Nick Vitucci, a Senior IT Associate with NSK Inc, was at a client’s office routinely monitoring the system and came across some small, seemingly unrelated issues across a number of servers and applications. What first caught Vitucci’s attention was that printing was taking much longer than normal. While trying to troubleshoot that issue, he noticed that the interface to manage the printers was unresponsive.
Further investigation revealed that group policies were taking a very long time to open, and the active directory replication seemed to be lagging. Changing a user’s password was taking far too long and the user interface for Windows Server Update Services froze and ultimately crashed.
Vitucci immediately checked to see if there were issues with networking and connectivity but found none, and the network switches weren’t showing any unusual activity. It wasn’t until he logged into VSphere (an application used to manage virtual servers) that he came across some disturbing graphic reports.
A number of servers displayed similar graphs. CPU usage had been steadily growing for the past several days and was now spiking at 100%. This was happening on most but not all virtual servers in the environment. Thinking about what the affected servers had in common and what changes had occurred in the last week when the activity started to increase, Vitucci realized that the servers involved all shared following characteristics: Windows operating system, a newly updated version of Trend Micro Antivirus, and the Pavis Server Management Agent.
While other servers had one or more of these characteristics, all the affected servers had all three. He quickly logged into one of the affected servers and found the OS was so unresponsive, it was barely usable. Vitucci checked a different, non-virtual server that had the same three factors and saw that it too was experiencing high CPU usage for apparently no reason, as were all servers with this combination (though luckily none of the physical machines were as severely affected as the virtual machines).
Vitucci began researching the issue and saw that a patch had recently been issued that was supposed to reduce processor usage by Trend Micro services. However, investigation directly on the servers themselves revealed that the problem was not entirely caused by processes related to Trend Micro, but were largely related to the Pavis monitoring agents installed on the computers. Vitucci rationalized that applying the patch from Trend Micro would eliminate the issue.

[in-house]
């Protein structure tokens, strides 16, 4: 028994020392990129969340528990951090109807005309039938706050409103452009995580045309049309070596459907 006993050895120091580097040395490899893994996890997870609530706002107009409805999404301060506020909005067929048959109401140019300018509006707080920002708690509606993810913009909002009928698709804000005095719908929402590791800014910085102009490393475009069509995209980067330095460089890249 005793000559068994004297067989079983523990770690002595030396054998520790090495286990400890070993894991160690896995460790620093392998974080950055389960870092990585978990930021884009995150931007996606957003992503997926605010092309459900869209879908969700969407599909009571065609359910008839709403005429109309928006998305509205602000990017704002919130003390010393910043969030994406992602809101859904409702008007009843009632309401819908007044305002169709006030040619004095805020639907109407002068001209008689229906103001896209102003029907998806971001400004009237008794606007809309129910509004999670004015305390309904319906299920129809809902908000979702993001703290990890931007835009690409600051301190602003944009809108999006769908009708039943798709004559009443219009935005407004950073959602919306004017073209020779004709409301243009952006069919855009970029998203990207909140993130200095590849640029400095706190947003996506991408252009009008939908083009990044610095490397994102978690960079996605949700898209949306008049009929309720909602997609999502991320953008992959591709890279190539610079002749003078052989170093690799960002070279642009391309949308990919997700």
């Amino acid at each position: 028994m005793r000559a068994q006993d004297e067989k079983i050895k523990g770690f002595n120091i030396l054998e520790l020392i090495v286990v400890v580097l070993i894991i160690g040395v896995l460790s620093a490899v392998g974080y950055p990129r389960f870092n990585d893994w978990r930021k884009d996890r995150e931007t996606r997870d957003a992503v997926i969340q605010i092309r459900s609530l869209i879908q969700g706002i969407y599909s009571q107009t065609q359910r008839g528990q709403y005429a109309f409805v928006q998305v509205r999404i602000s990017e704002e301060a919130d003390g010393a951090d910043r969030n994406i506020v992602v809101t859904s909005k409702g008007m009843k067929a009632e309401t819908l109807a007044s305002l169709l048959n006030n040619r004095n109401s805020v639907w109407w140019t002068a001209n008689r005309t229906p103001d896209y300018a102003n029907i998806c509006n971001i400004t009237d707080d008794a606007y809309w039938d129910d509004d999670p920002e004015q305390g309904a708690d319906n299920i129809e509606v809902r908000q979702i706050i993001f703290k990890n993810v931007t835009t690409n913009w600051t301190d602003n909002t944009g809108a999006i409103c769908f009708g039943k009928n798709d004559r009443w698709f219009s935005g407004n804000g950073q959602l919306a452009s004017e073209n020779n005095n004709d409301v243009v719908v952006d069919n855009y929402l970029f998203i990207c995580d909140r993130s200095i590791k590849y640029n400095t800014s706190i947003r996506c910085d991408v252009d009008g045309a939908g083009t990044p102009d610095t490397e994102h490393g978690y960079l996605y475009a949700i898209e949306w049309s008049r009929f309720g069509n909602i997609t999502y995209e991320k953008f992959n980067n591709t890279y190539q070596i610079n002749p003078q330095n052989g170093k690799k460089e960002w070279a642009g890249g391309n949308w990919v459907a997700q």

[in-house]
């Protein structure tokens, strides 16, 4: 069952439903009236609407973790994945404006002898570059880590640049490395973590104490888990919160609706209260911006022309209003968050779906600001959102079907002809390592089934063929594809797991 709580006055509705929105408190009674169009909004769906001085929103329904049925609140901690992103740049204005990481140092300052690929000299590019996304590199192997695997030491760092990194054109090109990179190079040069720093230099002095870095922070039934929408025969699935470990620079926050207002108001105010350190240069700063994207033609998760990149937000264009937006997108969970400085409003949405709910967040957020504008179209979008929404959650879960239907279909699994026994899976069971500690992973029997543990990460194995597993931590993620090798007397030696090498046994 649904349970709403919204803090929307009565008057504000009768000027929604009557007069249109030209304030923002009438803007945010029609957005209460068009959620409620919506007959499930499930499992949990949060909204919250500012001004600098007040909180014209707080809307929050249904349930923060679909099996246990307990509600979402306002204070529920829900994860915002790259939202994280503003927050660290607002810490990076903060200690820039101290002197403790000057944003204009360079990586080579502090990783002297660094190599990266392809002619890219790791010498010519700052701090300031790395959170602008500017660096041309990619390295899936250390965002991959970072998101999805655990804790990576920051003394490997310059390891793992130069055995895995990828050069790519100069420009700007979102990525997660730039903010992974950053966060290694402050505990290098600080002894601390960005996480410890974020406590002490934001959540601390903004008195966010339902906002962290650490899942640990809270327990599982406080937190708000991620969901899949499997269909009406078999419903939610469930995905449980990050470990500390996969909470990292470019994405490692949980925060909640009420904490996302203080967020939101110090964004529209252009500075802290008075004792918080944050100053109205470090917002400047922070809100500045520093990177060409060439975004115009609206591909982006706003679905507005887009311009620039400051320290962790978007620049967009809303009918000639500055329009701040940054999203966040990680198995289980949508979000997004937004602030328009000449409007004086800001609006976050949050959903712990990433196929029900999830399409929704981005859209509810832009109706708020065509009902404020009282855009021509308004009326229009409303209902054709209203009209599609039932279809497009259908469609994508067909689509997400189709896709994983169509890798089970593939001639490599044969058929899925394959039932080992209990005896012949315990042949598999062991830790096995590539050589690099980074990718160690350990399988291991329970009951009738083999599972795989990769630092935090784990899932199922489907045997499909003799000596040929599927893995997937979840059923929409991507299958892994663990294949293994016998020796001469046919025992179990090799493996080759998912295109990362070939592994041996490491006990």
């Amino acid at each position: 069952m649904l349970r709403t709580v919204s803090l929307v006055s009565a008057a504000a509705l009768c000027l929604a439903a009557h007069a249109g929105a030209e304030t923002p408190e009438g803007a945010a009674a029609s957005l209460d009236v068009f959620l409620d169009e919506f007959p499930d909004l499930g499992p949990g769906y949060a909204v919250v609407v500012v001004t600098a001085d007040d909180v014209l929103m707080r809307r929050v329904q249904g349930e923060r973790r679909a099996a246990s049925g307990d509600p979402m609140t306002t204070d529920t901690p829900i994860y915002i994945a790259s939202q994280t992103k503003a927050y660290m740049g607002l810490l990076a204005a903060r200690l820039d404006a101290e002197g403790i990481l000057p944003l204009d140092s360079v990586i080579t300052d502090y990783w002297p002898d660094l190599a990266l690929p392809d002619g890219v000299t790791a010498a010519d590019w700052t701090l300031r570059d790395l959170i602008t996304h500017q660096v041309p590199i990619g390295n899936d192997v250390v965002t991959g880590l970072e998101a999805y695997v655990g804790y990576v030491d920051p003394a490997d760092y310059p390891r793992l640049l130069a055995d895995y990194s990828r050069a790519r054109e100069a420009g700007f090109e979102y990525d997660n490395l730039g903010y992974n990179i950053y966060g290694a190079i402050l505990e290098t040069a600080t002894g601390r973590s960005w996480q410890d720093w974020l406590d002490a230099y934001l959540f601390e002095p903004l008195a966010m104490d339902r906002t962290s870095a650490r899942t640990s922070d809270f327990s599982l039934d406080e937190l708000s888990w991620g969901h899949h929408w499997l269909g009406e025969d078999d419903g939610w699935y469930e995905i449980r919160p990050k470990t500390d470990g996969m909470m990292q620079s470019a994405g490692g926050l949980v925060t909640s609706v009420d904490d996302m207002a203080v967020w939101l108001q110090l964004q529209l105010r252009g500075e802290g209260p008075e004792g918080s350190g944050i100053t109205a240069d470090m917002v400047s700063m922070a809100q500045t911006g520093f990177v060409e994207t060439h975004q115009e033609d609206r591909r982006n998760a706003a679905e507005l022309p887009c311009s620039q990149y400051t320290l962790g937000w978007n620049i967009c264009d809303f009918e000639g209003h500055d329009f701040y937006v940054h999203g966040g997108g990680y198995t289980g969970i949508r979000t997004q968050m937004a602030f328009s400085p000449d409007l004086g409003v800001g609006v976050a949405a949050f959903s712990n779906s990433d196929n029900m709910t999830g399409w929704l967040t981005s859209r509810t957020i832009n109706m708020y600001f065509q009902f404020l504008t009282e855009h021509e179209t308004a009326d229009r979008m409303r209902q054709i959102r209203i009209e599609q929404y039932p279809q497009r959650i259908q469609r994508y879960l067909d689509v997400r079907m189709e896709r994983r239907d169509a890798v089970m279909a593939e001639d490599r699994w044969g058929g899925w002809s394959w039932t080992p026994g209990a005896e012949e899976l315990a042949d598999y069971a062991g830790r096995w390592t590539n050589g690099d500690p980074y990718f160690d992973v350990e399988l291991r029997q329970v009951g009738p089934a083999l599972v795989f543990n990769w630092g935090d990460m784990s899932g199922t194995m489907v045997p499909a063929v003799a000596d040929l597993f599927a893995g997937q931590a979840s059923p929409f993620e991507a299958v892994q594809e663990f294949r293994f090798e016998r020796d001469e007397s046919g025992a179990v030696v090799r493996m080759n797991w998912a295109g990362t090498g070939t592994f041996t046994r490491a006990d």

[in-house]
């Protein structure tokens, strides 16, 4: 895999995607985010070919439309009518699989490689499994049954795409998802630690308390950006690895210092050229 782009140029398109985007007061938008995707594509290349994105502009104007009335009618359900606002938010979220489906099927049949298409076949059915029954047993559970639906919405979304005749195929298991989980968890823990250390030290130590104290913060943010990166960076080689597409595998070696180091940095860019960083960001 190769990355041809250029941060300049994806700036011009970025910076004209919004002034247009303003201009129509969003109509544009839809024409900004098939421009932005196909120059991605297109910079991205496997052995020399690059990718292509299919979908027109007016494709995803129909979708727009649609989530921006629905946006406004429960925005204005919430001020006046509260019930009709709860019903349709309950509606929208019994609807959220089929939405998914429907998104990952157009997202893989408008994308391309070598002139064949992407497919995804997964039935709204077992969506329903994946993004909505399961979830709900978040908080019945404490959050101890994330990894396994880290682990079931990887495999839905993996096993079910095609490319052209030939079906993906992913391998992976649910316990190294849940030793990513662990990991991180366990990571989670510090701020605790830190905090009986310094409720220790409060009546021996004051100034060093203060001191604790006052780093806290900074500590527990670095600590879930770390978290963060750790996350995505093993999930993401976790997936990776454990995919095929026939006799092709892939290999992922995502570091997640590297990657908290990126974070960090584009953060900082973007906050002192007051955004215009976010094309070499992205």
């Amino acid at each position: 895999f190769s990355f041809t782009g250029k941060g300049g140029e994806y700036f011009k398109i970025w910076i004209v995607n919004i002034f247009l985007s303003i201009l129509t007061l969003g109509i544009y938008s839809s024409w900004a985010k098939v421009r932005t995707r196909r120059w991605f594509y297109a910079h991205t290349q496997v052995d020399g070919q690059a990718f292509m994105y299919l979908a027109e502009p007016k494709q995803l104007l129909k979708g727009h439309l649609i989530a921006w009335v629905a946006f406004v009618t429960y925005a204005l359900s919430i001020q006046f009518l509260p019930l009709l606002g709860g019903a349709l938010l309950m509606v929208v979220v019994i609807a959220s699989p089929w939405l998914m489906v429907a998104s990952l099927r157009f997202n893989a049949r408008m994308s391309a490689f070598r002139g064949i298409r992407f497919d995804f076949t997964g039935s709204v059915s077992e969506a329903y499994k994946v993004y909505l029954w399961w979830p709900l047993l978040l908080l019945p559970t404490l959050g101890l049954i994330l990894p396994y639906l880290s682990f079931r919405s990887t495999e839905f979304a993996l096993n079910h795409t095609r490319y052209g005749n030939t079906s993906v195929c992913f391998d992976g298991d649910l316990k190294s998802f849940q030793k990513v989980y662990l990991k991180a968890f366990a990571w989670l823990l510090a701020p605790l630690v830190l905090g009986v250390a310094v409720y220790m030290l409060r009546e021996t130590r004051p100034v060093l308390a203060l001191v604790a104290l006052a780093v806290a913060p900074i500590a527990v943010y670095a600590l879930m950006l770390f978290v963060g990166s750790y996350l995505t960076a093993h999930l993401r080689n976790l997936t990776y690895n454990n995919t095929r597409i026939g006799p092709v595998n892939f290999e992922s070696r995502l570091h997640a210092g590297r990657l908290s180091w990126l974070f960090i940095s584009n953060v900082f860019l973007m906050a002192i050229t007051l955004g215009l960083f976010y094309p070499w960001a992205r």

To solve the issue Vitucci first had to get the servers back to a state where the user interface was usable and apply the patch from Trend Micro, in hopes that it would solve the issue. Since the servers were all in production, he was limited in what he could simply reboot. Restarting servers right then and there would cause a large disruption with the client’s productivity, so Vitucci knew he had to be strategic with how he proceeded.
The servers on the system that had active high availability and/or redundancy such as the domain controllers, Vitucci knew he could easily reboot. However, the other servers that were mission critical (BlackBerry® Enterprise Server, print Server, database Server) weren’t as easy. On these servers, he had to manually kill processes until the machine became useable and then apply the Trend Antivirus patch. Because the servers were in use, he had to schedule an automatic reboot to happen overnight.
After manually killing processes and setting up reboot schedules on each of the individual servers, the issue was resolved and the symptoms were cleared up. What is most striking about all of this is that the client had no idea any of this was going on. Vitucci says that he discovered the problem on his own, while doing his job of proactive IT Support and managed services for the client. Instead of just reacting to a client complaint, Nick Vitucci discovered and remedied a situation before it made a major impact on client productivity.